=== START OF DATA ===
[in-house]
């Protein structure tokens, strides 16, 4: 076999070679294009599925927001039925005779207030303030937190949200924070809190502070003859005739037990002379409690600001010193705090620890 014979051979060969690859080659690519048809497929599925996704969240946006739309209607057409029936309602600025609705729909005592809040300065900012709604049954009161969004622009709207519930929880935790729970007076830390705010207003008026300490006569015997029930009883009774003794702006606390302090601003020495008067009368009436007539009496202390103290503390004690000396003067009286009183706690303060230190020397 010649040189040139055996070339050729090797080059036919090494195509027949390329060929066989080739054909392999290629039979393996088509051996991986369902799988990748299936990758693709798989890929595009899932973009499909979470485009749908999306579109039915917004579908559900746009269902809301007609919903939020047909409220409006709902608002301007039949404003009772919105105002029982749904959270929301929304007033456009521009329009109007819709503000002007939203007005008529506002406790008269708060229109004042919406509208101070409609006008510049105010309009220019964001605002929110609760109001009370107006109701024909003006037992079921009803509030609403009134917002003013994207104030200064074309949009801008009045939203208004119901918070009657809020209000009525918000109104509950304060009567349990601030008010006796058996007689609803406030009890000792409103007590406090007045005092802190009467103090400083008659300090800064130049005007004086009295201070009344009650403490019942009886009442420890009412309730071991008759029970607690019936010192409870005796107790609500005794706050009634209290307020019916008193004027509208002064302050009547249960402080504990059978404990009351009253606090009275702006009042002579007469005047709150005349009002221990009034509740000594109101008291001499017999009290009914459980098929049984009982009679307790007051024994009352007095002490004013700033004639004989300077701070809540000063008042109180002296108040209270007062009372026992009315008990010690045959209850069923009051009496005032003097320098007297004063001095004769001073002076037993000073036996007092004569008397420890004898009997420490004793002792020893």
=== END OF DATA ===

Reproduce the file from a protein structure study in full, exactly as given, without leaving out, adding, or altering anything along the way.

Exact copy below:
[in-house]
């Protein structure tokens, strides 16, 4: 076999070679294009599925927001039925005779207030303030937190949200924070809190502070003859005739037990002379409690600001010193705090620890 014979051979060969690859080659690519048809497929599925996704969240946006739309209607057409029936309602600025609705729909005592809040300065900012709604049954009161969004622009709207519930929880935790729970007076830390705010207003008026300490006569015997029930009883009774003794702006606390302090601003020495008067009368009436007539009496202390103290503390004690000396003067009286009183706690303060230190020397 010649040189040139055996070339050729090797080059036919090494195509027949390329060929066989080739054909392999290629039979393996088509051996991986369902799988990748299936990758693709798989890929595009899932973009499909979470485009749908999306579109039915917004579908559900746009269902809301007609919903939020047909409220409006709902608002301007039949404003009772919105105002029982749904959270929301929304007033456009521009329009109007819709503000002007939203007005008529506002406790008269708060229109004042919406509208101070409609006008510049105010309009220019964001605002929110609760109001009370107006109701024909003006037992079921009803509030609403009134917002003013994207104030200064074309949009801008009045939203208004119901918070009657809020209000009525918000109104509950304060009567349990601030008010006796058996007689609803406030009890000792409103007590406090007045005092802190009467103090400083008659300090800064130049005007004086009295201070009344009650403490019942009886009442420890009412309730071991008759029970607690019936010192409870005796107790609500005794706050009634209290307020019916008193004027509208002064302050009547249960402080504990059978404990009351009253606090009275702006009042002579007469005047709150005349009002221990009034509740000594109101008291001499017999009290009914459980098929049984009982009679307790007051024994009352007095002490004013700033004639004989300077701070809540000063008042109180002296108040209270007062009372026992009315008990010690045959209850069923009051009496005032003097320098007297004063001095004769001073002076037993000073036996007092004569008397420890004898009997420490004793002792020893």